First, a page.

Tracking emails helps users eliminate the skewing of direct traffic as untracked URLs are normally attributed to direct and sometimes referral depending on your mail suite set up. Giving you a much more accurate overview going forward.

4. View How Individual Emails Contribute to Campaigns

Once you start tracking email, you can compare how well users responded to a specific campaign on Twitter versus a single email (or series of emails). This way you can easily compare how different channels contribute to the success of each one of your campaigns. This can help you make an informed decision about tweaking budgets, resources, asset use, and more.

You can find out, for example, that Twitter is driving much more traffic than Email, but converting far fewer prospects.

5. Compare the Performance of Individual Emails Links

Track exactly what recipients loved in your email, but didn't like the landing page (not to point fingers, of course - to optimize your pages). Or the other user interactions which may have occurred from a click through like a free eBook download and watched a product video even though they didn't take you up on your promo offer. Reviewing link performance is an excellent way to identify the best traffic and engagement "generators" for your segments.

You can sometimes even uncover brand new audiences for a blog or a product offering by tracking your links, especially when you combine this analysis with your demographic data.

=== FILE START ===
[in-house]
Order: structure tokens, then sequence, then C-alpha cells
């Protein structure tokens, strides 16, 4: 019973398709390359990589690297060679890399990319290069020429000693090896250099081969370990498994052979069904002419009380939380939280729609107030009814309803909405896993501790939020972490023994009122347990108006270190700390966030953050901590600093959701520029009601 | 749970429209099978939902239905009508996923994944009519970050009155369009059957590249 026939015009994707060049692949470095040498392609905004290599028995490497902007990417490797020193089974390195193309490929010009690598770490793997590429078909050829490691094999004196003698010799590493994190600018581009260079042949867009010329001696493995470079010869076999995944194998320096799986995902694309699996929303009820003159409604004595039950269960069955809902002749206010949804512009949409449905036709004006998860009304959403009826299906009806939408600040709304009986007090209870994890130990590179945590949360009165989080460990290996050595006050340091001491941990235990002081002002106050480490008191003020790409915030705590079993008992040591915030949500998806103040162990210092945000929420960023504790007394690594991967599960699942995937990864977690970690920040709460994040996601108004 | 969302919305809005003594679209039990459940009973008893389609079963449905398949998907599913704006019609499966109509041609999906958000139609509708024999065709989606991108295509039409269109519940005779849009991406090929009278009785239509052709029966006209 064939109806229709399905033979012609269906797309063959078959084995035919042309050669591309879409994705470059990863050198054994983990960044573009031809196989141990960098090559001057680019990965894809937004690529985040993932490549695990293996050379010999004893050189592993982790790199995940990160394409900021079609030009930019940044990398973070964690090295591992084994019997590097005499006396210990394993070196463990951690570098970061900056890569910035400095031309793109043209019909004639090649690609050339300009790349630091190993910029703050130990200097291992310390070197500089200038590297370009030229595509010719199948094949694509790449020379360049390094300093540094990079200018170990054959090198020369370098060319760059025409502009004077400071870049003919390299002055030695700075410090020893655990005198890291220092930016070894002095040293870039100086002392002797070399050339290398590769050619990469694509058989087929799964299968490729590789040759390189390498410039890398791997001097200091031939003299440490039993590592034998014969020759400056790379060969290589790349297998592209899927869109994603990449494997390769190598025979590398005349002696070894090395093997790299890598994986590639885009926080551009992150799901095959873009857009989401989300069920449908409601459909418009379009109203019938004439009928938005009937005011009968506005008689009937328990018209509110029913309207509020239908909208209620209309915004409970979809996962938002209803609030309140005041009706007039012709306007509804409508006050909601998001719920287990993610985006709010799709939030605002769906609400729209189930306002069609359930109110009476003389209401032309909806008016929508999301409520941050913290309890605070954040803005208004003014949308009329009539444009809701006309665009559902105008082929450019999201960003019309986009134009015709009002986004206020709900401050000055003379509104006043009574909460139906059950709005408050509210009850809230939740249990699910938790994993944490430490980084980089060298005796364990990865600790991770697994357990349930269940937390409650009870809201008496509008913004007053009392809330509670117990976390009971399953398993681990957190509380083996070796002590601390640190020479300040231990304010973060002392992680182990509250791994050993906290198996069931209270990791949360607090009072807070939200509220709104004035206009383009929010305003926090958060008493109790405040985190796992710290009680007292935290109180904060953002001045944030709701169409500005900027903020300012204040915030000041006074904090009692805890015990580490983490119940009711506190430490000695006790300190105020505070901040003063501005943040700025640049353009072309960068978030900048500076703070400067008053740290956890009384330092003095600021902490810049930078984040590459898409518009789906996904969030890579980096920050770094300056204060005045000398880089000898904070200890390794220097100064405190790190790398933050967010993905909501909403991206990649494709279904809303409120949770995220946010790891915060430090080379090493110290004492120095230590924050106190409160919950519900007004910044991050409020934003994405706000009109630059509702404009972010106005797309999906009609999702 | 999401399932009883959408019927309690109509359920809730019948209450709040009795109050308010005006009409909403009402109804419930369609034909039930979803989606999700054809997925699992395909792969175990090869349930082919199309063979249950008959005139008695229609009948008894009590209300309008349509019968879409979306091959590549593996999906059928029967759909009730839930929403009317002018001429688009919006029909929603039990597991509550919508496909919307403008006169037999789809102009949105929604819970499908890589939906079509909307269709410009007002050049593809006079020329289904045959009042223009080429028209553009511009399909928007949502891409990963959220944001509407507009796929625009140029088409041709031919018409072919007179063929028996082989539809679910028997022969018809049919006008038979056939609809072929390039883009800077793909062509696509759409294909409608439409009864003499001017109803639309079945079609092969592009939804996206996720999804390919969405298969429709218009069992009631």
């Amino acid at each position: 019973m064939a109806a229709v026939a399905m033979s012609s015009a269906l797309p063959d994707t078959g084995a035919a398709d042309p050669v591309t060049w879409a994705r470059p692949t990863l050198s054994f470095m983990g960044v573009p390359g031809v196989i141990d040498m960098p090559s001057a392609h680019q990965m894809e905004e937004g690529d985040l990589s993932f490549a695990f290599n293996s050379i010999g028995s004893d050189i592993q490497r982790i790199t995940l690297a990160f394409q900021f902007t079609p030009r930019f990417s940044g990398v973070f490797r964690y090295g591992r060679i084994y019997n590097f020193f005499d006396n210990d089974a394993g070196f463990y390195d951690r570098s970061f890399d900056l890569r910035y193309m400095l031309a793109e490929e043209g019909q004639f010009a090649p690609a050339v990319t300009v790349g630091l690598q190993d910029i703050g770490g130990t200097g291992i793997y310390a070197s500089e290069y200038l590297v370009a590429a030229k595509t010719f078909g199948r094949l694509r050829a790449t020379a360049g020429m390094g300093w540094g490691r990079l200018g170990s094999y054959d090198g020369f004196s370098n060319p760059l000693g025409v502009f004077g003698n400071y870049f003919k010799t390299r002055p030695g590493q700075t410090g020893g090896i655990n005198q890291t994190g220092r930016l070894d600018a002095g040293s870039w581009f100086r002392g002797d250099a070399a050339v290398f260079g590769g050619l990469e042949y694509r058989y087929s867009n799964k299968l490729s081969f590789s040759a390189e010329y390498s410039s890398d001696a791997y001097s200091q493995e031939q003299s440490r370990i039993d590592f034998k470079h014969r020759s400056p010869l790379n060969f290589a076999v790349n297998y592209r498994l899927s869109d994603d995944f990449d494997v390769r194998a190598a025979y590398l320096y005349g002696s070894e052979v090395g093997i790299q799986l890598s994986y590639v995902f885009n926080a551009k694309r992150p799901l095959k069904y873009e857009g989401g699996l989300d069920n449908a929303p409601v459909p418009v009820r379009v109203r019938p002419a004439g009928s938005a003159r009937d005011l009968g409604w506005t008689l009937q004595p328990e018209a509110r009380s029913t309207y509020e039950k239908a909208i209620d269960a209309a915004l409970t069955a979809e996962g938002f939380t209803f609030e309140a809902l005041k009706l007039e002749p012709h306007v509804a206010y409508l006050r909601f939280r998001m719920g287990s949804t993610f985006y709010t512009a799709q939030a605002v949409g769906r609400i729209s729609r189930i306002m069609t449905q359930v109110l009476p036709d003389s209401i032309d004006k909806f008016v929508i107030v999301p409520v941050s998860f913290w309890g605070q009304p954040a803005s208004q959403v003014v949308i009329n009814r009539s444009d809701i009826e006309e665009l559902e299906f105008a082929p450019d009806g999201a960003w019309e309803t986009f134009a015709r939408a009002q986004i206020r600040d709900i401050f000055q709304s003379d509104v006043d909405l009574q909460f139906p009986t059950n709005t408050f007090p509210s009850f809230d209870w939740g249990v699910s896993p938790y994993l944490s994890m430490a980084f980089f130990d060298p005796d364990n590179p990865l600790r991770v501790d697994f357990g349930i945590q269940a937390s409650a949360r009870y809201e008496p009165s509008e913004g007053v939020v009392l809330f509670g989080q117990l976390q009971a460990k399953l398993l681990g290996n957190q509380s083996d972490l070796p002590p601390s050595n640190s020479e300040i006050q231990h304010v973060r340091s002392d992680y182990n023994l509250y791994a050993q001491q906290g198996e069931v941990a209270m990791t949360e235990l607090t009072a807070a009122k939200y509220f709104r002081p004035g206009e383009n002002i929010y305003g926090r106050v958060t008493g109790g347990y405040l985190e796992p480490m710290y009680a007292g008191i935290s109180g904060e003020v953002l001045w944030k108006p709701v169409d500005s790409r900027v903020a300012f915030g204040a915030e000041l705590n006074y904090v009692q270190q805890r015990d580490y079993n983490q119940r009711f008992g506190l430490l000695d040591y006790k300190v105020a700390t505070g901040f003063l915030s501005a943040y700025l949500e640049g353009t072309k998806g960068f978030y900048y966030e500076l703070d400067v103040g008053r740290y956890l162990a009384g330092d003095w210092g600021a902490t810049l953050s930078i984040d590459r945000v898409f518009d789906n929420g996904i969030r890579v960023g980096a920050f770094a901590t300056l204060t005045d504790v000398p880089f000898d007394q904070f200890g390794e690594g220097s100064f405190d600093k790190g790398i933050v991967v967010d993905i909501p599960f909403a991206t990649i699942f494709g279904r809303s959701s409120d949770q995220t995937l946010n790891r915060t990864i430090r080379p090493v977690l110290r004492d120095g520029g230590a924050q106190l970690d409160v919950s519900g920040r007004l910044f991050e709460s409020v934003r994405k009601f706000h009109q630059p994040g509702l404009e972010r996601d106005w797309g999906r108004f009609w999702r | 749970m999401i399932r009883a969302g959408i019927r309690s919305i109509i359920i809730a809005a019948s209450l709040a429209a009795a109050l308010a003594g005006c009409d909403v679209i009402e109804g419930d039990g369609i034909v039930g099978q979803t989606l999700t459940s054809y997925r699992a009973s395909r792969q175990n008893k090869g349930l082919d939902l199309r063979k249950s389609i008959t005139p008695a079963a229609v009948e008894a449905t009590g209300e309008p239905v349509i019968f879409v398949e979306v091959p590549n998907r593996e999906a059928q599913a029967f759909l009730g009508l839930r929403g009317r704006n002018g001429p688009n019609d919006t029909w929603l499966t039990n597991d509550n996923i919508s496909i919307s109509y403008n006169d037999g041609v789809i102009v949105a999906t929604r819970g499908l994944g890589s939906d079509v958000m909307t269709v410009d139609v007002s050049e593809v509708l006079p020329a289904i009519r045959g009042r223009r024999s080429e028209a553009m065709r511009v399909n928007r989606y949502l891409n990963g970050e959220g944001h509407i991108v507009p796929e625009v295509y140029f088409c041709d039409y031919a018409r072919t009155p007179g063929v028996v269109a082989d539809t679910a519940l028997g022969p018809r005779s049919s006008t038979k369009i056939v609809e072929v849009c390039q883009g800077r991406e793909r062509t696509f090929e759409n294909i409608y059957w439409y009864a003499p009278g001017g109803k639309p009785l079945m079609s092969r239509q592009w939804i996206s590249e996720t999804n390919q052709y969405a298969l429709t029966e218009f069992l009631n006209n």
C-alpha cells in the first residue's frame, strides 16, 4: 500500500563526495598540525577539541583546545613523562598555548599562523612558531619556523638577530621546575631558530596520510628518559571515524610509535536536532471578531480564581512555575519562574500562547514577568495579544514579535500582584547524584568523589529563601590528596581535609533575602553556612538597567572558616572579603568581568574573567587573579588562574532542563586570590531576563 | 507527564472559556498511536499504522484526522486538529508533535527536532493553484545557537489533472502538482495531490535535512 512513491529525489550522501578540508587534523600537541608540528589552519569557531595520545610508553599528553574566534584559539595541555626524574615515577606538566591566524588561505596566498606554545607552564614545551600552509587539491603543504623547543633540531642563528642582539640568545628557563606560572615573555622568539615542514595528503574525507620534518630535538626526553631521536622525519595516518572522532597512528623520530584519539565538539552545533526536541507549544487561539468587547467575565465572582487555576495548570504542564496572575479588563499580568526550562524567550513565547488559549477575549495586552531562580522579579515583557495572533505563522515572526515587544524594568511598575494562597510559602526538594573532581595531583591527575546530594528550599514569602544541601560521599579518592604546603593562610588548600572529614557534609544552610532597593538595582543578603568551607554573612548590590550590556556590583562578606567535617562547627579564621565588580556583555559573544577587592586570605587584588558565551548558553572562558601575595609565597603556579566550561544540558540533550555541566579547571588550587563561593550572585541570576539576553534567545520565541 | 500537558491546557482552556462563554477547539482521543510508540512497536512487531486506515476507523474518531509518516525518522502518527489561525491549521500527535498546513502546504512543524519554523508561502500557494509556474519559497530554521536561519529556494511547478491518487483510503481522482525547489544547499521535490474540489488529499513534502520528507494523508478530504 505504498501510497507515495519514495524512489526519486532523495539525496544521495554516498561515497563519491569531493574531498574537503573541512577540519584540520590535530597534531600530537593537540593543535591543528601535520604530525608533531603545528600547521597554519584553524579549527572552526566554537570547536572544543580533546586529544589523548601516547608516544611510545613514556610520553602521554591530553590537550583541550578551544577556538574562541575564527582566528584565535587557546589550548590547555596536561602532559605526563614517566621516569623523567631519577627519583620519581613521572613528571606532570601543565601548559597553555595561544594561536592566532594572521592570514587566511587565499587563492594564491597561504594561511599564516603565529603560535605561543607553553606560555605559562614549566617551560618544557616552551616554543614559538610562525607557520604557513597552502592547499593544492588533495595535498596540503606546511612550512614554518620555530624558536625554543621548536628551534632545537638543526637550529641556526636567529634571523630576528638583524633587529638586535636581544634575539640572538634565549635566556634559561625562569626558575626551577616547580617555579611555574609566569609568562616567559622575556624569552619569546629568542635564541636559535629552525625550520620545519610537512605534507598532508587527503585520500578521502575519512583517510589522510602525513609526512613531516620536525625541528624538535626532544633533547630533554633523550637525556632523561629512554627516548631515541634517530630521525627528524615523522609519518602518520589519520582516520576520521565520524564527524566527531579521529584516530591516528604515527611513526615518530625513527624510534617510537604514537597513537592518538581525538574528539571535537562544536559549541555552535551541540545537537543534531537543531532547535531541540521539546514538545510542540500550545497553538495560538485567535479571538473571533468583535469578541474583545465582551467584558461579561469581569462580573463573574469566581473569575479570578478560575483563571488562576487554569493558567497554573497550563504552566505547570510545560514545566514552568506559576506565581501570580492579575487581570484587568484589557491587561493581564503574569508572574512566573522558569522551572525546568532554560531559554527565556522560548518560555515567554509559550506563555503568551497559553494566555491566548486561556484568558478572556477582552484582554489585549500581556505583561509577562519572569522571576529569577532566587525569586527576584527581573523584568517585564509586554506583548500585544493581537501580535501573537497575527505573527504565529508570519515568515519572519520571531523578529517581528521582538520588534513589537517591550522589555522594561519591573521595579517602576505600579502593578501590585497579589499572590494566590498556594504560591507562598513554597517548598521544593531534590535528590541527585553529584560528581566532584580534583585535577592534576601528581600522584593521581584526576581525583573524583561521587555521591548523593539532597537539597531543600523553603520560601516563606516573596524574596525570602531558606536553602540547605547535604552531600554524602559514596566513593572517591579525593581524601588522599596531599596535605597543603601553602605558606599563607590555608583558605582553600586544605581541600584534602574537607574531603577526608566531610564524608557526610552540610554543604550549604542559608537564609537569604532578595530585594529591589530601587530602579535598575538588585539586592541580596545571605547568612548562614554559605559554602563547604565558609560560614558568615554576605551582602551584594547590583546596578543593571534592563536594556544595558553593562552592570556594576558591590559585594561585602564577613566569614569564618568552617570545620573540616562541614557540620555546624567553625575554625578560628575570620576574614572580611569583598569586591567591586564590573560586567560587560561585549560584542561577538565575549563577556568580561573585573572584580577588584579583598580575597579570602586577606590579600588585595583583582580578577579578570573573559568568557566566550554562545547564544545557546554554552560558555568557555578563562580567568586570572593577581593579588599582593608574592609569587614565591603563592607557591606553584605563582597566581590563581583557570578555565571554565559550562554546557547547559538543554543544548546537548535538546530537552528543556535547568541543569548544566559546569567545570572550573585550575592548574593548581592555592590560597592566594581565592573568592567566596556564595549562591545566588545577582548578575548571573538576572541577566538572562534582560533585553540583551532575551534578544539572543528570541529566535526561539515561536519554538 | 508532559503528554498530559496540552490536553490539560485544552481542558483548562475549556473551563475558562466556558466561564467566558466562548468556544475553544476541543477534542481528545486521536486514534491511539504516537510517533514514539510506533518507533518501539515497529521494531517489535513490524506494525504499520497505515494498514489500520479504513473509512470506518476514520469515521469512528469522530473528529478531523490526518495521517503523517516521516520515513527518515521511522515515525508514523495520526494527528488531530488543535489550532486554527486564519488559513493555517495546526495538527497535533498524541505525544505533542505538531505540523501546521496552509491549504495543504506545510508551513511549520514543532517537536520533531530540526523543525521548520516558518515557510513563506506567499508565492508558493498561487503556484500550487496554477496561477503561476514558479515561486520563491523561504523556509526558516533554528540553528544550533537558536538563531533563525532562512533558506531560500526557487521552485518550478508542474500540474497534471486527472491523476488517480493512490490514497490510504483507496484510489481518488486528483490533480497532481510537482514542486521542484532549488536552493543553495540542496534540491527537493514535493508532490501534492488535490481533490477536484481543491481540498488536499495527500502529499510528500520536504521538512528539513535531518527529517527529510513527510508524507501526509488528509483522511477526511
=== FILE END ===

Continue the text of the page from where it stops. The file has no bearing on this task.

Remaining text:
Protip! Combining link analysis with your demographic reports, for example, can quickly show you if your younger cohorts respond better to visual content versus text. This can be very helpful in segmenting your audience so that you can improve clicks and conversions with as little effort as possible.

6. Offload All Your Reporting Work and Save Time

Once you set up your tracking process, you can completely automate your reporting, which can save you a significant amount of time! Do I really need to continue on about why this is awesome? I think not!

7. Automate Report Distribution

GA lets you "subscribe" your stakeholders to certain reports. Once you start gathering your email data and pushing it into your GA, you should consider using this great service. It gives stakeholders the ability to view high-level performance stats without bugging you for reports. How's that for saving you even more time?

8. Control the information

Google Analytics gives you incredible flexibility with their custom reports, where you can drag and drop different data and reformat what you are sharing with a click of a button. This allows you to be in control of your reports without spending too much time. It also lets you automate and customize content feedback based on the individual needs of your stakeholders and then share it with them individually.